The positive trends observed in the domestic market are also evident globally. The key findings of Deloitte’s 2017 Global Shared Services Survey Report highlighted, inter alia, that:
- Shared services centres (SSCs) deliver greater value annually.
In 2017, 73 per cent of respondents reported shared services productivity increases of 5 per cent or higher, up from 70 per cent in 2015
- Knowledge-based processes are on the rise.
While transactional processes remain predominant within the sector, the adoption of
more complex, knowledge-based processes has doubled, or in some cases tripled, since 2013
- Functional scope continues to expand.
The number of operators with more than three functions continues to rise dramatically, from 20 per cent in 2013, to 31 per cent in 2015, and 53 per cent in 2017
- Proximity is key.
While cost remains a top priority when establishing or relocating operations, organizations are increasingly emphasizing proximity to existing operations or headquarters. Locally, investors in the BPO sector have indicated that Jamaica’s proximity to North America is favourably viewed.
It is therefore evident that there is strong potential for the Global Shared Services sector to support both domestic and global growth. We recognize that: advancing the development of global shared services within Jamaica; while ensuring integration with other sectors; and concurrent improvements in the quality of labour available to the sector, is critical. This cohesive approach is evident in the Five Year Development Strategy for the Development of Jamaica’s Outsourcing Industry, which was approved by Cabinet in 2015.
One area in which the impact of global shared services has been most evident in Jamaica is the marked growth in the labour force which has been partly attributed to growth in the Real, Estate, Renting and Business Activities Industry and by extension the positive performance of the Business Process Outsourcing sector in Jamaica. We are particularly optimistic about the potential impact this positive performance can have on reducing youth employment in Jamaica, as the domestic BPO sector has demonstrated a strong inclination to hire persons in this age cohort. We are heartened by data from the October 2017 Labour Force Survey conducted by STATIN which revealed that unemployment as at October 2017 was 10.4 per cent, the lowest rate recorded in ten years, that is, since October 2008 and the youth unemployment rate declined by 7.0 percentage points to 25.4 per cent relative to October 2016, representing the lowest rate recorded since January 2009.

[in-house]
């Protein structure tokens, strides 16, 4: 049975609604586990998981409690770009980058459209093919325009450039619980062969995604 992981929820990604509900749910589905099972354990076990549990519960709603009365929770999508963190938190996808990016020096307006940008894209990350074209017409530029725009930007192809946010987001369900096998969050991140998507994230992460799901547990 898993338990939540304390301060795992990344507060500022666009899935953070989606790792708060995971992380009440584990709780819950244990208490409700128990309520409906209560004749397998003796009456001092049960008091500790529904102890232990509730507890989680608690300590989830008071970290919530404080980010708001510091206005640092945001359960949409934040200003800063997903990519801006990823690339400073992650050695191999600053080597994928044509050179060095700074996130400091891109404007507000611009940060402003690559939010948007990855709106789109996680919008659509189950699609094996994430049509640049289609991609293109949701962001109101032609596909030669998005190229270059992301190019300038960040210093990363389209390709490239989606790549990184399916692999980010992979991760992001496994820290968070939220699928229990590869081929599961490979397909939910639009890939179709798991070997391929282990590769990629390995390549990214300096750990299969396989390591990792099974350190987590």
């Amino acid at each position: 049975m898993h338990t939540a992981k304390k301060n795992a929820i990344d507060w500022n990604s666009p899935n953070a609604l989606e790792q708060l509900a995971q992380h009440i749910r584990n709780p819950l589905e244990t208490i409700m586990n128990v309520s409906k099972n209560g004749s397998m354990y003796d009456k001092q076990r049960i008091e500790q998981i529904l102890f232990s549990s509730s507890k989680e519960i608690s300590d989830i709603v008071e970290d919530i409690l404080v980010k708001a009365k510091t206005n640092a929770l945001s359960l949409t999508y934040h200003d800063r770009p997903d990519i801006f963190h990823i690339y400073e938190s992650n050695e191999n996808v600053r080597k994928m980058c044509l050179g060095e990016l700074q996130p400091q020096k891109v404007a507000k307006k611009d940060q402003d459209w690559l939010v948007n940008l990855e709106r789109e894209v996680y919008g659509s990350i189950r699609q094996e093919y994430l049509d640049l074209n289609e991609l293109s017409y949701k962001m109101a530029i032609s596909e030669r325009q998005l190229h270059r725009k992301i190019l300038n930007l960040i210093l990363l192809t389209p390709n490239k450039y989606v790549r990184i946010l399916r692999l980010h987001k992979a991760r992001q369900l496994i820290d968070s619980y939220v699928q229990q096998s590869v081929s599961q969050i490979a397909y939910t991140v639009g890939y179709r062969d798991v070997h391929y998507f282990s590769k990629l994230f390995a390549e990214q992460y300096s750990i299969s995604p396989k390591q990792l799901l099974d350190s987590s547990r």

The Government of Jamaica is committed to the continued pursuit and implementation of active labour market programmes and policies augmented with support from local stakeholders and International Development Partners. The PIOJ expresses gratitude to the IDB for their continued commitment to Jamaica in this area and for sponsoring this event.
It is my sincere hope that today’s event is both enlightening and rewarding as we advance and improve our National Apprenticeship Programme and by extension Jamaica’s labour market to meet national sustainable development imperatives. In closing, a labour market characterized by efficiency, equity, growth, and social justice will be a critical component in making Jamaica the “place of choice, to live, work, raise families and do business”.